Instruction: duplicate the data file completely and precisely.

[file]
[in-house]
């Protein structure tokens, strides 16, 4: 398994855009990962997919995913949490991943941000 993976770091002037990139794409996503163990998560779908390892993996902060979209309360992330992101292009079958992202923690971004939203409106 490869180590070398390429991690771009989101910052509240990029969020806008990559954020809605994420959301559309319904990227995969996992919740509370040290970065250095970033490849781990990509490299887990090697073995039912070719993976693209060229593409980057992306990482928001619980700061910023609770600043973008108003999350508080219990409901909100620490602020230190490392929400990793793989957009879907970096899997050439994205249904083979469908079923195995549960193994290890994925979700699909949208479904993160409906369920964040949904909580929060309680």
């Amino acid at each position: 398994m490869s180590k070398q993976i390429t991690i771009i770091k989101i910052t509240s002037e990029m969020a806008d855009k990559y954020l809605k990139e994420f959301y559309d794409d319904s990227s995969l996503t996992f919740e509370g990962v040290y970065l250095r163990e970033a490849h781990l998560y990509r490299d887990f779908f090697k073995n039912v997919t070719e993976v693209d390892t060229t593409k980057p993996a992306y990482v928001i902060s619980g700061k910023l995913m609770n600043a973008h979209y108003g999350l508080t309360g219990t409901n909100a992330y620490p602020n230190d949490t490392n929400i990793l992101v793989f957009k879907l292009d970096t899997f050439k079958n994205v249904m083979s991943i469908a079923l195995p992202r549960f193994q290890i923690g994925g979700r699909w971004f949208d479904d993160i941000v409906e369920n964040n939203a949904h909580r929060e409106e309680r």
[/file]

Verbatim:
[in-house]
């Protein structure tokens, strides 16, 4: 398994855009990962997919995913949490991943941000 993976770091002037990139794409996503163990998560779908390892993996902060979209309360992330992101292009079958992202923690971004939203409106 490869180590070398390429991690771009989101910052509240990029969020806008990559954020809605994420959301559309319904990227995969996992919740509370040290970065250095970033490849781990990509490299887990090697073995039912070719993976693209060229593409980057992306990482928001619980700061910023609770600043973008108003999350508080219990409901909100620490602020230190490392929400990793793989957009879907970096899997050439994205249904083979469908079923195995549960193994290890994925979700699909949208479904993160409906369920964040949904909580929060309680």
């Amino acid at each position: 398994m490869s180590k070398q993976i390429t991690i771009i770091k989101i910052t509240s002037e990029m969020a806008d855009k990559y954020l809605k990139e994420f959301y559309d794409d319904s990227s995969l996503t996992f919740e509370g990962v040290y970065l250095r163990e970033a490849h781990l998560y990509r490299d887990f779908f090697k073995n039912v997919t070719e993976v693209d390892t060229t593409k980057p993996a992306y990482v928001i902060s619980g700061k910023l995913m609770n600043a973008h979209y108003g999350l508080t309360g219990t409901n909100a992330y620490p602020n230190d949490t490392n929400i990793l992101v793989f957009k879907l292009d970096t899997f050439k079958n994205v249904m083979s991943i469908a079923l195995p992202r549960f193994q290890i923690g994925g979700r699909w971004f949208d479904d993160i941000v409906e369920n964040n939203a949904h909580r929060e409106e309680r």